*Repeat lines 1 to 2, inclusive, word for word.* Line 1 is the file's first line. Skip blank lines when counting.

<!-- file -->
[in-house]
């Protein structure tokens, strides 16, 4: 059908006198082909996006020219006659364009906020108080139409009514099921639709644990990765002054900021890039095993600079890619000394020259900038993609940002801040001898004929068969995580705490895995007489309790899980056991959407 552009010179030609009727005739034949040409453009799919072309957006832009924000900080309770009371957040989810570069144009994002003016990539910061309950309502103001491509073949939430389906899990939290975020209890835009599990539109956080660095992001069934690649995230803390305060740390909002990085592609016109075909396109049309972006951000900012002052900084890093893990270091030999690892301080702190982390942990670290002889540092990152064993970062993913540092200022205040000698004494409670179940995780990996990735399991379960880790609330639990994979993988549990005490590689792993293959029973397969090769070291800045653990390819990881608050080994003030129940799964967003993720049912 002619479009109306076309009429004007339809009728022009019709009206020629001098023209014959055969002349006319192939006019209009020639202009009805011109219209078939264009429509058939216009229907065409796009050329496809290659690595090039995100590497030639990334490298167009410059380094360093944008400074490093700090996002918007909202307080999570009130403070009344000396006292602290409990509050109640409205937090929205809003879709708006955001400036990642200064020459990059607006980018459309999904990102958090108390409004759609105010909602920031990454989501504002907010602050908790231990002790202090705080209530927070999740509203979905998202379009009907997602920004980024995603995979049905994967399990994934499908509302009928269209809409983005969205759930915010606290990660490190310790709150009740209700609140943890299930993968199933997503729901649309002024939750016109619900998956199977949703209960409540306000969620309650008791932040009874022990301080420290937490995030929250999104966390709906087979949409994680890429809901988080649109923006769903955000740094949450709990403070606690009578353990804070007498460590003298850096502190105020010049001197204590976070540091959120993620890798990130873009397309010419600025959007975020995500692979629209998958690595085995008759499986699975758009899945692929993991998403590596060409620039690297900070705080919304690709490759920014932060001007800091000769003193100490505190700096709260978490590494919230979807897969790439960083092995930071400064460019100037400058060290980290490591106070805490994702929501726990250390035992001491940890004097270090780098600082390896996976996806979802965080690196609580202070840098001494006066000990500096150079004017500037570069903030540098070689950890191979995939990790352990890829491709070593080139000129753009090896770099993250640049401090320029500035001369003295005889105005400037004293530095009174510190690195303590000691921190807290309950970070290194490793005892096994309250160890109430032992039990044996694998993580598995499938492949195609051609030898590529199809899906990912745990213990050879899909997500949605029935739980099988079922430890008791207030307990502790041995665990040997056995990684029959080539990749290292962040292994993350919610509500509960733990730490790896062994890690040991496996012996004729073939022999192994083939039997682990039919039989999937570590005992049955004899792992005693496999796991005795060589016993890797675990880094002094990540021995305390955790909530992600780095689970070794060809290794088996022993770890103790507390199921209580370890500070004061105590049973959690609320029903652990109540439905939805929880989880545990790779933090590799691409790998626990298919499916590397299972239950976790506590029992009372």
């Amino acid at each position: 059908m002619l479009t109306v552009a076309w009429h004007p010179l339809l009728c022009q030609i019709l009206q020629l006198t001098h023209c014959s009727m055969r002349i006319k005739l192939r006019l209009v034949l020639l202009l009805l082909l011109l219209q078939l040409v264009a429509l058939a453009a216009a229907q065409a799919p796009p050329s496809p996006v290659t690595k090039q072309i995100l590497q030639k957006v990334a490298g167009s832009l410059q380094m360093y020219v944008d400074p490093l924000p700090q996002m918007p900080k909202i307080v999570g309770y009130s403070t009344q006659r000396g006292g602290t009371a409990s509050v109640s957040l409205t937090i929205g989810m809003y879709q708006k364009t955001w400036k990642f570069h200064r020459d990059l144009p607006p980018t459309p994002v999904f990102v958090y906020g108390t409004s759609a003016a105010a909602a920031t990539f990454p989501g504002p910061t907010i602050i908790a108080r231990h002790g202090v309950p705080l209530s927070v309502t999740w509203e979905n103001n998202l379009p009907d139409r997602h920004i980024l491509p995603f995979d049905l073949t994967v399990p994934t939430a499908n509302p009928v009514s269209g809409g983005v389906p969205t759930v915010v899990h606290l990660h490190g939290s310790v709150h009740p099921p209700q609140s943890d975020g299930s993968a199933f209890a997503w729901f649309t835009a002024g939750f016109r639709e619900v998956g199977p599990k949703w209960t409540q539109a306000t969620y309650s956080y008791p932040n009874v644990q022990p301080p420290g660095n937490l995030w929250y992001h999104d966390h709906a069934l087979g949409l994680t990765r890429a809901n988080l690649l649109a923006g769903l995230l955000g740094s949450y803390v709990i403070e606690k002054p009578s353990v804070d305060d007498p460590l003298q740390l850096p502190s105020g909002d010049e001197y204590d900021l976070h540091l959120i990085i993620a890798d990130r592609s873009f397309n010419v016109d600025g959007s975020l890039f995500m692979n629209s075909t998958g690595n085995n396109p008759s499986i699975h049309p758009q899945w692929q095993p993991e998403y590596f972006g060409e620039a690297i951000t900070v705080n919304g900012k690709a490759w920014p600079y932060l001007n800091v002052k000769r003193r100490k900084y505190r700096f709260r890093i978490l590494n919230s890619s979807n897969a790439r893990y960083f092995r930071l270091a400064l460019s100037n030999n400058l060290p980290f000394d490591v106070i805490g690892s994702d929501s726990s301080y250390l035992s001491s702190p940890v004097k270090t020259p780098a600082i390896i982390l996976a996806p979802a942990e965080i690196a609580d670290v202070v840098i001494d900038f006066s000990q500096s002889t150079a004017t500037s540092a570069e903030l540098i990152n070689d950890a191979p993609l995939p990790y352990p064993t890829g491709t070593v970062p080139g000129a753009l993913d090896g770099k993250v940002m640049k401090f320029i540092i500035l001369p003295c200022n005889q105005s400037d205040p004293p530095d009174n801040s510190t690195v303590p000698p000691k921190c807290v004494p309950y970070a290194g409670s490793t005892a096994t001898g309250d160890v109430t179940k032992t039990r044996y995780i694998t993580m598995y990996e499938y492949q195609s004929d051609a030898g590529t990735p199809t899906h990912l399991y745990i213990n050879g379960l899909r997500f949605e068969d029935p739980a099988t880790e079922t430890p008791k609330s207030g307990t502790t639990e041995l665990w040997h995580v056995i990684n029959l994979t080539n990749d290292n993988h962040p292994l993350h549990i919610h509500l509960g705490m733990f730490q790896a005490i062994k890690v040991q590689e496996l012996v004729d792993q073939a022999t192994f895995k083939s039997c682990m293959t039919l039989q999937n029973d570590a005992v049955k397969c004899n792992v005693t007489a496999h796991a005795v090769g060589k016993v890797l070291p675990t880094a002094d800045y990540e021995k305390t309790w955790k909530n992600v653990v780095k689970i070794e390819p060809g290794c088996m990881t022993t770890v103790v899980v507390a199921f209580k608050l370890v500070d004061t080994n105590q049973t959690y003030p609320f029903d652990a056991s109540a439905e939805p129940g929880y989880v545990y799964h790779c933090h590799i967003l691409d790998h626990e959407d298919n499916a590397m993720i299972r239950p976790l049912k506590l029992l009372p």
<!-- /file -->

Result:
[in-house]
């Protein structure tokens, strides 16, 4: 059908006198082909996006020219006659364009906020108080139409009514099921639709644990990765002054900021890039095993600079890619000394020259900038993609940002801040001898004929068969995580705490895995007489309790899980056991959407 552009010179030609009727005739034949040409453009799919072309957006832009924000900080309770009371957040989810570069144009994002003016990539910061309950309502103001491509073949939430389906899990939290975020209890835009599990539109956080660095992001069934690649995230803390305060740390909002990085592609016109075909396109049309972006951000900012002052900084890093893990270091030999690892301080702190982390942990670290002889540092990152064993970062993913540092200022205040000698004494409670179940995780990996990735399991379960880790609330639990994979993988549990005490590689792993293959029973397969090769070291800045653990390819990881608050080994003030129940799964967003993720049912 002619479009109306076309009429004007339809009728022009019709009206020629001098023209014959055969002349006319192939006019209009020639202009009805011109219209078939264009429509058939216009229907065409796009050329496809290659690595090039995100590497030639990334490298167009410059380094360093944008400074490093700090996002918007909202307080999570009130403070009344000396006292602290409990509050109640409205937090929205809003879709708006955001400036990642200064020459990059607006980018459309999904990102958090108390409004759609105010909602920031990454989501504002907010602050908790231990002790202090705080209530927070999740509203979905998202379009009907997602920004980024995603995979049905994967399990994934499908509302009928269209809409983005969205759930915010606290990660490190310790709150009740209700609140943890299930993968199933997503729901649309002024939750016109619900998956199977949703209960409540306000969620309650008791932040009874022990301080420290937490995030929250999104966390709906087979949409994680890429809901988080649109923006769903955000740094949450709990403070606690009578353990804070007498460590003298850096502190105020010049001197204590976070540091959120993620890798990130873009397309010419600025959007975020995500692979629209998958690595085995008759499986699975758009899945692929993991998403590596060409620039690297900070705080919304690709490759920014932060001007800091000769003193100490505190700096709260978490590494919230979807897969790439960083092995930071400064460019100037400058060290980290490591106070805490994702929501726990250390035992001491940890004097270090780098600082390896996976996806979802965080690196609580202070840098001494006066000990500096150079004017500037570069903030540098070689950890191979995939990790352990890829491709070593080139000129753009090896770099993250640049401090320029500035001369003295005889105005400037004293530095009174510190690195303590000691921190807290309950970070290194490793005892096994309250160890109430032992039990044996694998993580598995499938492949195609051609030898590529199809899906990912745990213990050879899909997500949605029935739980099988079922430890008791207030307990502790041995665990040997056995990684029959080539990749290292962040292994993350919610509500509960733990730490790896062994890690040991496996012996004729073939022999192994083939039997682990039919039989999937570590005992049955004899792992005693496999796991005795060589016993890797675990880094002094990540021995305390955790909530992600780095689970070794060809290794088996022993770890103790507390199921209580370890500070004061105590049973959690609320029903652990109540439905939805929880989880545990790779933090590799691409790998626990298919499916590397299972239950976790506590029992009372």